Tuesday, February 21, 2012
Food Safety: The Importance of Orange Peels
Proper cooking can greatly decrease the chances of bacterial infection. Those who live in hot and humid regions, which are more conducive to the growth of dangerous bacteria, have developed another method of combating bacteria: the use of spices. Spices can possess antibacterial abilities, thus making food safer, and that is a significant reason why people from those hotter regions use for more spices than those from colder climates. The most potent antibacterial spices are garlic, onion, allspice and oregano. Thyme, cinnamon, tarragon and cumin are also powerful, with capsicums (such as chilies and other hot peppers) being fairly effective as well.
Though I was aware of the powers of spice, the uses of orange peels had previously eluded me until I picked up the latest issue of Scientific American (February 2012) and read the brief article Peeling Away Microbes. The article states: "A cow's rumen has an incredibly thick population of microbes, somewhere between 10 billion and 100 billion microbes per milliliter of its fluid. Escherichia coli and Salmonella are two, but they are found in relatively low levels, maybe one out of 10 million cells." Most efforts to reduce these dangerous pathogens occur after the cow has been slaughtered, but that is certainly not 100% effective. So, if these pathogens could be reduced before the cow is killed, their meat would be even safer.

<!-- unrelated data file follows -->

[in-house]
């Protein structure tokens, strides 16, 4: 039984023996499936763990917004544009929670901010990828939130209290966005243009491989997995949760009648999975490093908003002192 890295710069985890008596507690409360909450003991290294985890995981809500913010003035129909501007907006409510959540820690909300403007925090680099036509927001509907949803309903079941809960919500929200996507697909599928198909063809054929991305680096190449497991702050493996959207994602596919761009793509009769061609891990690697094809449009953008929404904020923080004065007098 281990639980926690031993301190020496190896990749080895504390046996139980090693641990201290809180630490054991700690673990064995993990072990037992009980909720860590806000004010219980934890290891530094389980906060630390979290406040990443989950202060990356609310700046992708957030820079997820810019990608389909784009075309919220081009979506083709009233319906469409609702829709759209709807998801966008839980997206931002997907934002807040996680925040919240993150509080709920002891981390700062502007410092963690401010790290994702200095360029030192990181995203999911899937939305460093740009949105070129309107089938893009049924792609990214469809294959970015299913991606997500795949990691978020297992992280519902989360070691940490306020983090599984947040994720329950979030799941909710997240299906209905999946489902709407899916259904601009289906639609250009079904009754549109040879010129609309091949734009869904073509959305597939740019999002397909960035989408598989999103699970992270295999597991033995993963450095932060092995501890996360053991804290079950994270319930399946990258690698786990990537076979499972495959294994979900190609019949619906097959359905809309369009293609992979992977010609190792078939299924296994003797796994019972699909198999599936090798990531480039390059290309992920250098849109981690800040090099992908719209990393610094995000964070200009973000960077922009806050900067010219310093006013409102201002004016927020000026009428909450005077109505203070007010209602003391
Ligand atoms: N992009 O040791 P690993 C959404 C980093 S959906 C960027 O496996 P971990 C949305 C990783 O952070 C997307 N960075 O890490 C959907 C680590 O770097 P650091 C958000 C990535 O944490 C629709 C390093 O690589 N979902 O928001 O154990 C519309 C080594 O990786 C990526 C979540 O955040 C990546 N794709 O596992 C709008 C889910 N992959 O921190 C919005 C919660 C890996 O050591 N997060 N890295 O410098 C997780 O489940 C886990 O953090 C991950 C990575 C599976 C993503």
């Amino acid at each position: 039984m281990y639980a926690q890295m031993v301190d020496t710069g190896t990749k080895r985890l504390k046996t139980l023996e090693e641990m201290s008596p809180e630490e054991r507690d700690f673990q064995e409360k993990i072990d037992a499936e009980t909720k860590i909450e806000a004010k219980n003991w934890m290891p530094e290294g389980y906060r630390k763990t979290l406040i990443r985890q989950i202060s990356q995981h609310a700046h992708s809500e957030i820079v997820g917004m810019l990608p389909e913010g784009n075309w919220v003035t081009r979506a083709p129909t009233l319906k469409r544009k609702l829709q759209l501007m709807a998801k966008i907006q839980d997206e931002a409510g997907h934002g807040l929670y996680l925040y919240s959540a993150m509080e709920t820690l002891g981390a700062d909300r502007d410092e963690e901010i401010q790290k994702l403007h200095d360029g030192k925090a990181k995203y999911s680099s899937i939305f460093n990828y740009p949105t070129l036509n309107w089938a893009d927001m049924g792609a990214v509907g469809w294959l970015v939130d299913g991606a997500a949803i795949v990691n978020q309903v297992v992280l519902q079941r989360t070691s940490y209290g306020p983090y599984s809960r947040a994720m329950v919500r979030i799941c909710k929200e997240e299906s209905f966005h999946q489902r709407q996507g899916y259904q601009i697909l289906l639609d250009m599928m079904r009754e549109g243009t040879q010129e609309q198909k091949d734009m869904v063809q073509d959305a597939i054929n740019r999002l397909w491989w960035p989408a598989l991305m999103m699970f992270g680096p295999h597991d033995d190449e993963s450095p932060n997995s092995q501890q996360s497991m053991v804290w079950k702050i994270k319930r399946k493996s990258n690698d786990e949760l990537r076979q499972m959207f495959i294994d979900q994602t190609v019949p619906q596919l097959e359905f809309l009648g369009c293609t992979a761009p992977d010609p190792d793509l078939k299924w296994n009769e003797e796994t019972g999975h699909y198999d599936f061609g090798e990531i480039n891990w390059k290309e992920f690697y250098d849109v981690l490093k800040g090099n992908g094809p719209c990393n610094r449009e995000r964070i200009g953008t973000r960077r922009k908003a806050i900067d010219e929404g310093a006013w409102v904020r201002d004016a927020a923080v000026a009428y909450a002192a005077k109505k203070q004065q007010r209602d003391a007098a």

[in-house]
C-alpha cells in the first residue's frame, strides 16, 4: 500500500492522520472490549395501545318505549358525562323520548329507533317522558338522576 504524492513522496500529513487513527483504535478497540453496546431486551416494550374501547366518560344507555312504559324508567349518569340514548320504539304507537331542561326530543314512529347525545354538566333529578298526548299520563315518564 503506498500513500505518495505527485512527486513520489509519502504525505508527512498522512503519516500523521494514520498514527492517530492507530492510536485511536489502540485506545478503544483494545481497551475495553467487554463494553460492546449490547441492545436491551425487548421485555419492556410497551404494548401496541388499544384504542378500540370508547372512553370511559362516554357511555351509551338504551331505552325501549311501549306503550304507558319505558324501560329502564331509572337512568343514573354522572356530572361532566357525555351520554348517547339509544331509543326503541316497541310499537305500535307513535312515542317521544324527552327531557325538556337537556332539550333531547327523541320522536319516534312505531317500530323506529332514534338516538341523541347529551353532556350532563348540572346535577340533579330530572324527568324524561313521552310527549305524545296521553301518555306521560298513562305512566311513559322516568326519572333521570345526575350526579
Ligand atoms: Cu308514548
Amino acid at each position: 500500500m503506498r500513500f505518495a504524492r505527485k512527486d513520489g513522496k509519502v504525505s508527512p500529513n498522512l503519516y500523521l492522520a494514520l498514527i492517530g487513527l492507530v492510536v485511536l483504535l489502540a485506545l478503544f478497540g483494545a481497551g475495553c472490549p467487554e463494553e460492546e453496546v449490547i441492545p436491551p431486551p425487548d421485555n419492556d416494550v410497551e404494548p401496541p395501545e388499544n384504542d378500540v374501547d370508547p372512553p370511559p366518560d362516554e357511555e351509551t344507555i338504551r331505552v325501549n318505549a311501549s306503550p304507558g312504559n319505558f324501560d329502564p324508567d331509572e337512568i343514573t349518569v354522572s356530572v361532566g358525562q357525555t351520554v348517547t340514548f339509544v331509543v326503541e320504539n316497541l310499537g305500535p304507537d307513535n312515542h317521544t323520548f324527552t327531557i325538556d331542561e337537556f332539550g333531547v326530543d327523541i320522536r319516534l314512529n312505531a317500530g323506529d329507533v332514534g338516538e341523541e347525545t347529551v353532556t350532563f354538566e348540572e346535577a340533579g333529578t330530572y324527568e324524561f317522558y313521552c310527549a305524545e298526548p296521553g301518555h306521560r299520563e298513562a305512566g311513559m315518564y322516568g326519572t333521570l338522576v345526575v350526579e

In Florida and California, where orange juice is produced, orange peels are usually waste products, sold off cheaply to dairies as cows will eat them. As an unintended benefit, this practice may actually be making some of our beef supply safer. The U.S. Department of Agriculture has been conducting research in the use of citrus byproducts in reducing dangerous pathogens in cows. Orange peels contains d-limonene, a naturally occurring compound with antimicrobial properties, and some studies indicate that these peels can reduce dangerous microbes up to ten fold. That would be a significant reduction.
ARS microbiologist Todd R. Callaway, who has been involved in this research, has said: "While foodborne pathogens are found in the gut of food animals, non-antibiotic methods to reduce such pathogens in the live animal are important to improving food safety." Obviously, there are not enough orange peels to feed all of the cows in our country so researchers are trying to develop citrus pellets which can be distributed across the country. The research is very hopeful and it could save lives.
So the next time you enjoy an orange, show some respect to it as an instrument of food safety.